Mind Map Gallery Excretory products and their elimination
Excretion is a vital process in living organisms that involves the removal of waste products generated by various metabolic activities. These waste products, if not eliminated, can be harmful and disrupt the normal functioning of the body. This mind map explores the different excretory products produced by different organisms and the mechanisms by which they are eliminated from the body. From carbon dioxide and urea to sweat and urine, this mind map provides a comprehensive overview of the various excretory products and the organs and systems involved in their elimination.Edited at 2023-11-04 08:55:26
EXCRETORY PRODUCTS AND THEIR ELIMINATION
Ammonotelic organisms: These organisms excrete nitrogenous wastes in the form of ammonia. Example: Fish.
Fish eliminate ammonia through their gills and kidneys.
Ammonia is highly toxic and requires a large amount of water for disposal.
Ureotelic organisms: These organisms excrete nitrogenous wastes in the form of urea. Example: Mammals.
Mammals, including humans, produce urea in the liver, and it is transported to the kidneys for excretion.
Urea is less toxic than ammonia and requires less water for disposal.
Uricotelic organisms: These organisms excrete nitrogenous wastes in the form of uric acid. Example: Birds and reptiles.
Birds and reptiles convert ammonia into uric acid, which is excreted in the form of solid uric acid crystals.
Uric acid requires very little water for disposal and helps conserve water in these organisms.
The excretory system in animals is responsible for the elimination of metabolic wastes.
Example: The excretory system of a human being.
The human excretory system consists of kidneys, ureters, urinary bladder, and urethra.
The kidneys filter blood and remove waste products, excess water, and electrolytes.
The ureters transport filtered urine from the kidneys to the urinary bladder.
The urinary bladder stores urine temporarily until it is released through the urethra.
Structure and parts of the kidney and nephron with its function and location
The kidney is an essential organ of the excretory system that helps to maintain water and electrolyte balance in the body.
Location: The kidneys are located on either side of the vertebral column, behind the abdominal cavity.
Structure and parts
Cortex: The outer region of the kidney where ultrafiltration takes place.
Medulla: The inner region of the kidney responsible for concentrating the urine.
Renal pelvis: A funnel-shaped structure that collects urine from the nephrons and carries it to the ureter.
Nephron: The functional unit of the kidney responsible for filtration, reabsorption, and secretion.
Filtration: Blood is filtered in the glomerulus, and the filtrate moves into the renal tubules.
Reabsorption: Essential substances like water, glucose, amino acids, and ions are reabsorbed into the bloodstream.
Secretion: Unwanted substances like urea and excess ions are secreted into the renal tubules to be excreted as urine.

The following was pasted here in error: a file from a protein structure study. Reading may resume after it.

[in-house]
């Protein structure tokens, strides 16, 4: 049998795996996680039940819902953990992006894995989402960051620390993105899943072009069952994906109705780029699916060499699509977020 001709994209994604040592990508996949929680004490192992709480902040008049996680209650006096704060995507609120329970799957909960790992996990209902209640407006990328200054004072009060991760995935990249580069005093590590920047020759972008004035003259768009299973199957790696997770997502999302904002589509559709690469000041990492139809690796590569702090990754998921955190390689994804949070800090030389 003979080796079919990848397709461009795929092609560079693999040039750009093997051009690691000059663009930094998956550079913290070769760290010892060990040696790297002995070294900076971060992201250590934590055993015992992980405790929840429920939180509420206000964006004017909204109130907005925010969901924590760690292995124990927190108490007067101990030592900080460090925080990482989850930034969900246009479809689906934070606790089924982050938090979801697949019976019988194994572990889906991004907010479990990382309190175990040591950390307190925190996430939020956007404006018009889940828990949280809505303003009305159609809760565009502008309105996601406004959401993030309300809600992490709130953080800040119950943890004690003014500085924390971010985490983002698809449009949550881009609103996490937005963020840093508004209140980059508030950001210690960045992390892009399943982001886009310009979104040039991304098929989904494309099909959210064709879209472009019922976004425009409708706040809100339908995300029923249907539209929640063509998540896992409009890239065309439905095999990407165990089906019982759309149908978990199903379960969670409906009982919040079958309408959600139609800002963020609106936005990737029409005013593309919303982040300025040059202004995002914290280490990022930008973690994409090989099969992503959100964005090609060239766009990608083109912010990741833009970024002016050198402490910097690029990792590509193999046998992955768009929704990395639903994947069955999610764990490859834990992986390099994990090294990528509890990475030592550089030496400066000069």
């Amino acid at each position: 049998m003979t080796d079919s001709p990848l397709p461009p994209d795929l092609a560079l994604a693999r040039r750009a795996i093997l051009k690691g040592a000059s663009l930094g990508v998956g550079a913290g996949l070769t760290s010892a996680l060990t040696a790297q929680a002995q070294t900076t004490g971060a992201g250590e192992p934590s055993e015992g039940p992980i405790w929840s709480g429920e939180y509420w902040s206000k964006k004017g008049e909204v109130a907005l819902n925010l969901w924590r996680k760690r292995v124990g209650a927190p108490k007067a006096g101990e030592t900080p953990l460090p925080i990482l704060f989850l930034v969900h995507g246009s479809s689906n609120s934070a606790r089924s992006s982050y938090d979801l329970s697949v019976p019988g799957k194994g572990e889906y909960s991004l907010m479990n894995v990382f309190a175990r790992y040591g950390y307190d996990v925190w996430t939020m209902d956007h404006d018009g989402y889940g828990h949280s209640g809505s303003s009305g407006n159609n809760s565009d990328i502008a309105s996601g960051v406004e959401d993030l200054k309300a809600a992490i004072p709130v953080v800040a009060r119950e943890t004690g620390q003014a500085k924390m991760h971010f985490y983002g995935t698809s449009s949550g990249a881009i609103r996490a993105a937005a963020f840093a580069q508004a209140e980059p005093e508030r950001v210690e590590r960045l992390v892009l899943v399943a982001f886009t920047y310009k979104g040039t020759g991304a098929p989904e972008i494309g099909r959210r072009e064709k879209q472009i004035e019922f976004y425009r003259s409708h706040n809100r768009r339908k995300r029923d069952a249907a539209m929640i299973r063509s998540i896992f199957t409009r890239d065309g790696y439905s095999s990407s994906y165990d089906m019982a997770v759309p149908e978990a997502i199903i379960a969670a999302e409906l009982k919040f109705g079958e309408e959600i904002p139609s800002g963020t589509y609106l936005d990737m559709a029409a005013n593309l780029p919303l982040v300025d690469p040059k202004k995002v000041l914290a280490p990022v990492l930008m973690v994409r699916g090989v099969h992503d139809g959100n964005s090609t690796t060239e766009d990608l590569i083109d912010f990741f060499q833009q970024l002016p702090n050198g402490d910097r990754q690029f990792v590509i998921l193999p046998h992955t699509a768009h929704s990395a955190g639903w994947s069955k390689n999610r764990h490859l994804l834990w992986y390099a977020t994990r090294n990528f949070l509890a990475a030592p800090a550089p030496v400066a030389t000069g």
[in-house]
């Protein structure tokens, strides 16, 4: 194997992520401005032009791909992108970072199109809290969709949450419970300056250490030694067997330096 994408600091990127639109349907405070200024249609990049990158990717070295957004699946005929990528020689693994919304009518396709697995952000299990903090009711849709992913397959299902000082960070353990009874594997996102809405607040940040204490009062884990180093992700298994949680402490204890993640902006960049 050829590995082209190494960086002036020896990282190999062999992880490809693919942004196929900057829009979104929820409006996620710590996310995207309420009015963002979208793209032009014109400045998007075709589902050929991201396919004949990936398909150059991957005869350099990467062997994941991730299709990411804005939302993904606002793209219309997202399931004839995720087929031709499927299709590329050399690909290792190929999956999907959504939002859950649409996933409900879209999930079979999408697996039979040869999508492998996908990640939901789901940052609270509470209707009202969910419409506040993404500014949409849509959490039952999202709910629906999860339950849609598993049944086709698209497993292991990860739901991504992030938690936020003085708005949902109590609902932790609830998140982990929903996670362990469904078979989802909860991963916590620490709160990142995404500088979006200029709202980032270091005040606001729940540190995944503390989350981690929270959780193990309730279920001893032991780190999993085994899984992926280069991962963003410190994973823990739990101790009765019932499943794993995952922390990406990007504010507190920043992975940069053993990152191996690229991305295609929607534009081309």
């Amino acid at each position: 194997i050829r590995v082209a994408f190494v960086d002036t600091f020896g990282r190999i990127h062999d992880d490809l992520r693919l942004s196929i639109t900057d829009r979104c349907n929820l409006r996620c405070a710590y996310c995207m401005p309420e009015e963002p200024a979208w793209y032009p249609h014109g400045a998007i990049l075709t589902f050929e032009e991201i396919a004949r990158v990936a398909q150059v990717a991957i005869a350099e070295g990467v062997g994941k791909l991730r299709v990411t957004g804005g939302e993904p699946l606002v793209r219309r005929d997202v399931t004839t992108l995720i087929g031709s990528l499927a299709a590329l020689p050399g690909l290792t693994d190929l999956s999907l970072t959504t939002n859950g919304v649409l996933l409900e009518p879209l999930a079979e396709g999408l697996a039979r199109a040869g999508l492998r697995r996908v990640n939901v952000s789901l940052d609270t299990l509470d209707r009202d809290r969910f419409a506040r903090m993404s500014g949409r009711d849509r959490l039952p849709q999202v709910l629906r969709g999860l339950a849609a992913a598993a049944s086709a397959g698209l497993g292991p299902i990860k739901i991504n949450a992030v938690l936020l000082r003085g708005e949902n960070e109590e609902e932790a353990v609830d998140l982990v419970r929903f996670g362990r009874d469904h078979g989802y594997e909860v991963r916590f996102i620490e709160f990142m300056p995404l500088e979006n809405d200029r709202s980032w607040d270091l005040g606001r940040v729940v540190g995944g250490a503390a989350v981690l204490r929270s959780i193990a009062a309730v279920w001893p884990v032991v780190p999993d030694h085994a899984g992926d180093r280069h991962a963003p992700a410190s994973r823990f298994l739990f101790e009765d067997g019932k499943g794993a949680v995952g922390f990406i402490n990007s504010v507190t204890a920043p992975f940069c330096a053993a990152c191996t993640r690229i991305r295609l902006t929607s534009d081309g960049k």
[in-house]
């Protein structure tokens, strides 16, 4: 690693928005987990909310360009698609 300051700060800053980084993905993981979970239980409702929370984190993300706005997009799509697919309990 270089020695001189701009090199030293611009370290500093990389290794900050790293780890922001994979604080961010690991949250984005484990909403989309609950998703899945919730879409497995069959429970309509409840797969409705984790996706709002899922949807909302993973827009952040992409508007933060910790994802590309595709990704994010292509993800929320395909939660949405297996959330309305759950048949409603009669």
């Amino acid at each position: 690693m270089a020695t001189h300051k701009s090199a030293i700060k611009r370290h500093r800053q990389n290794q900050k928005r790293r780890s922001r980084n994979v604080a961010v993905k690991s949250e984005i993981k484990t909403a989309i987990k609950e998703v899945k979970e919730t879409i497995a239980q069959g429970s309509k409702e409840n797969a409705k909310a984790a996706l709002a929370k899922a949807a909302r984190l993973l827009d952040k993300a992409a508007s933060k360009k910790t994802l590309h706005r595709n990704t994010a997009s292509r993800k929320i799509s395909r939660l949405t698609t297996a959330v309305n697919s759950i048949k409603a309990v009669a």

Counter current mechanism and urine formation
Counter current mechanism
The countercurrent mechanism refers to the exchange of substances between two fluids flowing in opposite directions.
It occurs in the Loop of Henle within the nephron and helps in the concentration of urine.
The ascending limb of the Loop of Henle is impermeable to water, while the descending limb is permeable.
This creates a concentration gradient in the interstitial fluid, which allows for concentrated urine formation.
Urine formation and regulation
Filtration: Blood is filtered in the glomerulus, forming a filtrate consisting of water, glucose, ions, and waste products.
Reabsorption: Essential substances like glucose, water, and ions are reabsorbed from the filtrate into the blood.
Secretion: Unwanted substances like drugs and excess ions are actively secreted into the nephron from the blood.
Regulation: The concentration and volume of urine are regulated by hormones such as antidiuretic hormone (ADH) and aldosterone.
Micturition and disorders
Micturition is the process of emptying the urinary bladder through the urethra.
It is a voluntary and reflex action controlled by the nervous system.
The bladder muscle contracts, and the internal urethral sphincter relaxes, allowing urine to pass out of the body.
Kidney stone: The formation of hard deposits in the kidneys, causing pain and obstruction of the urinary tract.
Urinary tract infection (UTI): Infection in any part of the urinary system, commonly caused by bacteria.
Kidney failure: The inability of the kidneys to filter waste products and maintain electrolyte balance.
Glomerulonephritis: Inflammation of the glomeruli, leading to impaired kidney function.
Process of hemodialysis
Hemodialysis is a procedure used to filter and purify the blood in individuals with kidney failure.
It involves the use of a dialysis machine to remove waste products and excess fluid from the bloodstream.
Blood is drawn from the patient's body and passed through a dialyzer that contains a semipermeable membrane.
The membrane allows waste products and excess fluids to pass through while retaining essential substances.
The purified blood is then returned to the patient's body.
Hemodialysis is usually performed several times a week, as a substitute for normal kidney function.
excretory structures of animal kingdom
sponges , coelenterates,ctenophora :GBS
platyhelminthes; flame cells
ascheliminthes; renete cells
arthropoda; green gland / annetal gland , malphigian tubules, coxal gland
hemichordates; probiscs gland
urochordates; neural gland
fishes and amphibian; mesonephric
reptiles aves and mammals; metanephric